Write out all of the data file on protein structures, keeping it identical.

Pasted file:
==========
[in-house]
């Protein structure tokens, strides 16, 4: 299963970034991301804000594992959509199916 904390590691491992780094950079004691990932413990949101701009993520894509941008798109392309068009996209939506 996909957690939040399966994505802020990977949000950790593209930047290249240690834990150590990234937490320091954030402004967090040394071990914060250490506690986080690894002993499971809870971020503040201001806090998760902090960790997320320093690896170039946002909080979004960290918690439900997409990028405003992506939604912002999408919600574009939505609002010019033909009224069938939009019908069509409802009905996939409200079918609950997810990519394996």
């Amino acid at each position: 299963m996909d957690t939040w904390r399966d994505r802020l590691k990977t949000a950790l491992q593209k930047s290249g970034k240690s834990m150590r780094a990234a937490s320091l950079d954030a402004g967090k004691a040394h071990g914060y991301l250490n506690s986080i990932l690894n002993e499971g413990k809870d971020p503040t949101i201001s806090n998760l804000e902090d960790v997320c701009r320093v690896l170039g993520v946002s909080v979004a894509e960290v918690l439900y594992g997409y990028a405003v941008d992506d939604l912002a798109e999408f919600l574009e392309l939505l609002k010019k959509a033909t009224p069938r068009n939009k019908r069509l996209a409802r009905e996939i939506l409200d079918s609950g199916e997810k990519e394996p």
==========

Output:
[in-house]
């Protein structure tokens, strides 16, 4: 299963970034991301804000594992959509199916 904390590691491992780094950079004691990932413990949101701009993520894509941008798109392309068009996209939506 996909957690939040399966994505802020990977949000950790593209930047290249240690834990150590990234937490320091954030402004967090040394071990914060250490506690986080690894002993499971809870971020503040201001806090998760902090960790997320320093690896170039946002909080979004960290918690439900997409990028405003992506939604912002999408919600574009939505609002010019033909009224069938939009019908069509409802009905996939409200079918609950997810990519394996």
């Amino acid at each position: 299963m996909d957690t939040w904390r399966d994505r802020l590691k990977t949000a950790l491992q593209k930047s290249g970034k240690s834990m150590r780094a990234a937490s320091l950079d954030a402004g967090k004691a040394h071990g914060y991301l250490n506690s986080i990932l690894n002993e499971g413990k809870d971020p503040t949101i201001s806090n998760l804000e902090d960790v997320c701009r320093v690896l170039g993520v946002s909080v979004a894509e960290v918690l439900y594992g997409y990028a405003v941008d992506d939604l912002a798109e999408f919600l574009e392309l939505l609002k010019k959509a033909t009224p069938r068009n939009k019908r069509l996209a409802r009905e996939i939506l409200d079918s609950g199916e997810k990519e394996p």